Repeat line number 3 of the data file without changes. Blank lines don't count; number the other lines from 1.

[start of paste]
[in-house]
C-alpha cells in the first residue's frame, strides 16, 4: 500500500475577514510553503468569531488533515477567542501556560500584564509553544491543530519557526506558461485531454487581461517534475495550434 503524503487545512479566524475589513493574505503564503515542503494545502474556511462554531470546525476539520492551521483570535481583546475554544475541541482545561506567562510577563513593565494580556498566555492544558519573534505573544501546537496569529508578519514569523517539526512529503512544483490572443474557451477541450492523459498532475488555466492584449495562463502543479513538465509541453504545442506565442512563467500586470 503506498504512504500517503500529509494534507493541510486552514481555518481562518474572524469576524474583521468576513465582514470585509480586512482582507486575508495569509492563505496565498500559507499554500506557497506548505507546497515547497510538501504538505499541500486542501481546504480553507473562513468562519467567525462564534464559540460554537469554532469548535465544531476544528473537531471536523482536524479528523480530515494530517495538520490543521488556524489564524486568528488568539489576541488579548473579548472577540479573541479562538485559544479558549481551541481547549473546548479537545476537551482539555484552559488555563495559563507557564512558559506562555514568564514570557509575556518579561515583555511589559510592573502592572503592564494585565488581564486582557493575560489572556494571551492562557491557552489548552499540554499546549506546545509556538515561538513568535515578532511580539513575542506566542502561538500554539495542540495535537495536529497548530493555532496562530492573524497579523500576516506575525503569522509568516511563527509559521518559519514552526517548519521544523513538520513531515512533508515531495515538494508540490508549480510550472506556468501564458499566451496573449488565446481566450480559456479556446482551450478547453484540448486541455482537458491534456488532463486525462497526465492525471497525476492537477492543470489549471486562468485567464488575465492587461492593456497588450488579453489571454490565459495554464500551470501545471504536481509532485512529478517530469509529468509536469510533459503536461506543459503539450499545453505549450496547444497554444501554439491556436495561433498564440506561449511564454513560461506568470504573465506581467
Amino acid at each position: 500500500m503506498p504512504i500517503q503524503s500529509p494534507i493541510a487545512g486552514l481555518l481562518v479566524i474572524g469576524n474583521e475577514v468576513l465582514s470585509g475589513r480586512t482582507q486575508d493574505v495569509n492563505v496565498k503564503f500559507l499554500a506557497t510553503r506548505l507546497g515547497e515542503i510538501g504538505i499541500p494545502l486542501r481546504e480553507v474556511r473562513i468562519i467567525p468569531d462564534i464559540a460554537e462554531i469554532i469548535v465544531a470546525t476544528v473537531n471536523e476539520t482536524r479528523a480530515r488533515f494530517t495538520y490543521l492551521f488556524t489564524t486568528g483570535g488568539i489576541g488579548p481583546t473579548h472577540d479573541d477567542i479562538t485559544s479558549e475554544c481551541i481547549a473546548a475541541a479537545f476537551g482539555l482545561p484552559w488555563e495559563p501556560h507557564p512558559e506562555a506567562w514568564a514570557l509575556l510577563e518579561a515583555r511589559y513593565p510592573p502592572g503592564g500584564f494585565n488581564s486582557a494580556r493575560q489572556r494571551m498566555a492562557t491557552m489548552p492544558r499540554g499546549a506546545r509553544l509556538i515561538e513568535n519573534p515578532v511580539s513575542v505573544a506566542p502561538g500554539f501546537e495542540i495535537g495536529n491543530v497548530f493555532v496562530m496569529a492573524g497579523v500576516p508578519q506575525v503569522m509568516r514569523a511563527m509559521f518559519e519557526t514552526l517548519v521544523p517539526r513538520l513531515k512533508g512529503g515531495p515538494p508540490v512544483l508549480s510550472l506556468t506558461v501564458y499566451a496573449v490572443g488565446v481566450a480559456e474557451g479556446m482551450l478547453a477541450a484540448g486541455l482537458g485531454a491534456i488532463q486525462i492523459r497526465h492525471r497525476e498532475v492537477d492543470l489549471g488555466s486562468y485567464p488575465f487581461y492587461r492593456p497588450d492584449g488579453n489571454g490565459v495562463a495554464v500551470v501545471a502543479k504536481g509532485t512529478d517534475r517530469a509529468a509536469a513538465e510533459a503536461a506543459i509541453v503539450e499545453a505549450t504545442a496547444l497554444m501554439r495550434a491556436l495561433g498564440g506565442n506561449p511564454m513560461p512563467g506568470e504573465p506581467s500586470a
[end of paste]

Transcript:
Amino acid at each position: 500500500m503506498p504512504i500517503q503524503s500529509p494534507i493541510a487545512g486552514l481555518l481562518v479566524i474572524g469576524n474583521e475577514v468576513l465582514s470585509g475589513r480586512t482582507q486575508d493574505v495569509n492563505v496565498k503564503f500559507l499554500a506557497t510553503r506548505l507546497g515547497e515542503i510538501g504538505i499541500p494545502l486542501r481546504e480553507v474556511r473562513i468562519i467567525p468569531d462564534i464559540a460554537e462554531i469554532i469548535v465544531a470546525t476544528v473537531n471536523e476539520t482536524r479528523a480530515r488533515f494530517t495538520y490543521l492551521f488556524t489564524t486568528g483570535g488568539i489576541g488579548p481583546t473579548h472577540d479573541d477567542i479562538t485559544s479558549e475554544c481551541i481547549a473546548a475541541a479537545f476537551g482539555l482545561p484552559w488555563e495559563p501556560h507557564p512558559e506562555a506567562w514568564a514570557l509575556l510577563e518579561a515583555r511589559y513593565p510592573p502592572g503592564g500584564f494585565n488581564s486582557a494580556r493575560q489572556r494571551m498566555a492562557t491557552m489548552p492544558r499540554g499546549a506546545r509553544l509556538i515561538e513568535n519573534p515578532v511580539s513575542v505573544a506566542p502561538g500554539f501546537e495542540i495535537g495536529n491543530v497548530f493555532v496562530m496569529a492573524g497579523v500576516p508578519q506575525v503569522m509568516r514569523a511563527m509559521f518559519e519557526t514552526l517548519v521544523p517539526r513538520l513531515k512533508g512529503g515531495p515538494p508540490v512544483l508549480s510550472l506556468t506558461v501564458y499566451a496573449v490572443g488565446v481566450a480559456e474557451g479556446m482551450l478547453a477541450a484540448g486541455l482537458g485531454a491534456i488532463q486525462i492523459r497526465h492525471r497525476e498532475v492537477d492543470l489549471g488555466s486562468y485567464p488575465f487581461y492587461r492593456p497588450d492584449g488579453n489571454g490565459v495562463a495554464v500551470v501545471a502543479k504536481g509532485t512529478d517534475r517530469a509529468a509536469a513538465e510533459a503536461a506543459i509541453v503539450e499545453a505549450t504545442a496547444l497554444m501554439r495550434a491556436l495561433g498564440g506565442n506561449p511564454m513560461p512563467g506568470e504573465p506581467s500586470a